The generation of thrombin by the prothrombinase complex constitutes an essential step in hemostasis, with thrombin being crucial for the amplification of blood coagulation, fibrin formation, and platelet activation. In the prothrombinase complex, the activated form of coagulation factor V (FVa) is an essential cofactor to the enzyme-activated factor X (FXa), FXa being virtually ineffective in the absence of its cofactor. Besides its procoagulant potential, intact factor V (FV) has an anticoagulant cofactor capacity functioning in synergy with protein S and activated protein C (APC) in APC-catalyzed inactivation of the activated form of factor VIII. The expression of anticoagulant cofactor function of FV is dependent on APC-mediated proteolysis of intact FV. Thus, FV has the potential to function in procoagulant and anticoagulant pathways, with its functional properties being modulated by proteolysis exerted by procoagulant and anticoagulant enzymes. The procoagulant enzymes factor Xa and thrombin are both able to activate circulating FV to FVa. The activity of FVa is, in turn, regulated by APC together with its cofactor protein S. In fact, the regulation of thrombin formation proceeds primarily through the upregulation and downregulation of FVa cofactor activity, and failure to control FVa activity may result in either bleeding or thrombotic complications. A prime example is APC resistance, which is the most common genetic risk factor for thrombosis. It is caused by a single point mutation in the FV gene (factor V(Leiden)) that not only renders FVa less susceptible to the proteolytic inactivation by APC but also impairs the anticoagulant properties of FV. This review gives a description of the dualistic character of FV and describes the gene-gene and gene-environment interactions that are important for the involvement of FV in the etiology of venous thromboembolism.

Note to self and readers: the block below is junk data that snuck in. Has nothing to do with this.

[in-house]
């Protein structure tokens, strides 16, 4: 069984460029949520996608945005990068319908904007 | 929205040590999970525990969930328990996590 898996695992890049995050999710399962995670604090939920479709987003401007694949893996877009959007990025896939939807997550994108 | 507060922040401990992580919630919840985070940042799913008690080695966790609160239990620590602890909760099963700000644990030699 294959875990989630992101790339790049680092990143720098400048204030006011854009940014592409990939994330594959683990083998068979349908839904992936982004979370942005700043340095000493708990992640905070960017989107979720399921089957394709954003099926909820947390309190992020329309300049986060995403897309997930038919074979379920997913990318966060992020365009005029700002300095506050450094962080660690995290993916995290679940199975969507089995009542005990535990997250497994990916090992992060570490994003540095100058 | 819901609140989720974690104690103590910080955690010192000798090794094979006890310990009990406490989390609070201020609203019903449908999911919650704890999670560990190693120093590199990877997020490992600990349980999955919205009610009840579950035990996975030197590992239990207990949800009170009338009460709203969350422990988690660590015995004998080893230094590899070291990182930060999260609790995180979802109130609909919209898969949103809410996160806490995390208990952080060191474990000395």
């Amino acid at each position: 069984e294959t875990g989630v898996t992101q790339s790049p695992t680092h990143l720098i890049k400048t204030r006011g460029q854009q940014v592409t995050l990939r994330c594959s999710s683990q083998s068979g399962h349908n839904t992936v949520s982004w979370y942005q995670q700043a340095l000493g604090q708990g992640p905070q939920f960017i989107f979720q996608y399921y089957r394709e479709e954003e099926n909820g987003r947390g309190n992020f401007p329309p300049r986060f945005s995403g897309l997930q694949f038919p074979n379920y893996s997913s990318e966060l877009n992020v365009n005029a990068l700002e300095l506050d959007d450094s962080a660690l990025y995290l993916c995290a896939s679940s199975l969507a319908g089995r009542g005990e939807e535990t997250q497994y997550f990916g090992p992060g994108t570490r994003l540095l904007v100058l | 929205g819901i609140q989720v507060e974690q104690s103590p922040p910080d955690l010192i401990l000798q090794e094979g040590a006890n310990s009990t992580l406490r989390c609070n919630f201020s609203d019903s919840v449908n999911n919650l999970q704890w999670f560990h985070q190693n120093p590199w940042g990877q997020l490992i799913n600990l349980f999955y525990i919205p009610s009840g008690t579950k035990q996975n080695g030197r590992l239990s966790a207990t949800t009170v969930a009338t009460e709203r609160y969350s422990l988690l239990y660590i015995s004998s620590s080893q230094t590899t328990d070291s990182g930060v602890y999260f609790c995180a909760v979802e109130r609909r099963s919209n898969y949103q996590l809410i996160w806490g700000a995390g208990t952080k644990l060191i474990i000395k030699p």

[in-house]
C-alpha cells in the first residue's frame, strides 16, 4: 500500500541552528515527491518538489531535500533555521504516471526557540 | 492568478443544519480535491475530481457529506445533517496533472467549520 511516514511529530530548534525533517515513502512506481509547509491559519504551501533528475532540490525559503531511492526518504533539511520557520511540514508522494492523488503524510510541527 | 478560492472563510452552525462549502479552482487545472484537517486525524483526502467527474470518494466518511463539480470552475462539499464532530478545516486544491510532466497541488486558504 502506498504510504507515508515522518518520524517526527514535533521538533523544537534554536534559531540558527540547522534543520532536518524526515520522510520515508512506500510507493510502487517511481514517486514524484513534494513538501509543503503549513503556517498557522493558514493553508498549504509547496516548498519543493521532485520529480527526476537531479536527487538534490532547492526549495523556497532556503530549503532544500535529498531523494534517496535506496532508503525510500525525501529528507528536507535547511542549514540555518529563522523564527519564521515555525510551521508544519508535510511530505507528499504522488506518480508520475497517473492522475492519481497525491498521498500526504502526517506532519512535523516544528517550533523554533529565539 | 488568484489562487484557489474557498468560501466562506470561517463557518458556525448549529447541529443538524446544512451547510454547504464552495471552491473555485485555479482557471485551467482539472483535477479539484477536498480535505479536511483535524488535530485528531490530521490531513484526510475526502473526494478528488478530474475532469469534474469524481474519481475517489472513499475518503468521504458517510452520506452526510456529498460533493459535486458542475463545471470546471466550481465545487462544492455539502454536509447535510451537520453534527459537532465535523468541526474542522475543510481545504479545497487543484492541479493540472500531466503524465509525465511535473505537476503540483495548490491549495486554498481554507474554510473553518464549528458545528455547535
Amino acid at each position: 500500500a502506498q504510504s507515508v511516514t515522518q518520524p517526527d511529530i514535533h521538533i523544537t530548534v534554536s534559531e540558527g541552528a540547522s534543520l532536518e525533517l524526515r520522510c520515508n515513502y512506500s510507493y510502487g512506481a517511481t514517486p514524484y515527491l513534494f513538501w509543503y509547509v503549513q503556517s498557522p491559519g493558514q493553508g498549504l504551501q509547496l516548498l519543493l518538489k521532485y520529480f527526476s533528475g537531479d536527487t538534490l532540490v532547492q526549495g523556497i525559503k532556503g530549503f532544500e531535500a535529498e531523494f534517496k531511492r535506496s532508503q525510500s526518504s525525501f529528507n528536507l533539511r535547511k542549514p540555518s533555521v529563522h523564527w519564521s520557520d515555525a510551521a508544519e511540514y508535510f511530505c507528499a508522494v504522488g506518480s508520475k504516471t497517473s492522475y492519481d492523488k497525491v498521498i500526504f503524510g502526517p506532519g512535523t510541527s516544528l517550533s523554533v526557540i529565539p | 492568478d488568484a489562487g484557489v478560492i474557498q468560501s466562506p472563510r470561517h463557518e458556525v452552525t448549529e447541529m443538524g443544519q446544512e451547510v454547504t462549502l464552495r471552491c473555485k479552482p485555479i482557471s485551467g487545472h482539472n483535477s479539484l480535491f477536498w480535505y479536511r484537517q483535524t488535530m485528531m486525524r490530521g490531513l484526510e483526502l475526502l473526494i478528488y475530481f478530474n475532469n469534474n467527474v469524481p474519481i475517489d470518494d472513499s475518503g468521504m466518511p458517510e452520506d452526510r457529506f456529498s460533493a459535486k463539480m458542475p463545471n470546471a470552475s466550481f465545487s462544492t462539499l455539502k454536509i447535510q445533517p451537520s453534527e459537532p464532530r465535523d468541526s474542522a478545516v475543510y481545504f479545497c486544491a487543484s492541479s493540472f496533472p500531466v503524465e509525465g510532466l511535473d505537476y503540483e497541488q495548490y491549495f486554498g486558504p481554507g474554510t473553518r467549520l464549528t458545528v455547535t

|Tidskrift||Arteriosclerosis, Thrombosis and Vascular Biology|
|Status||Published - 2002|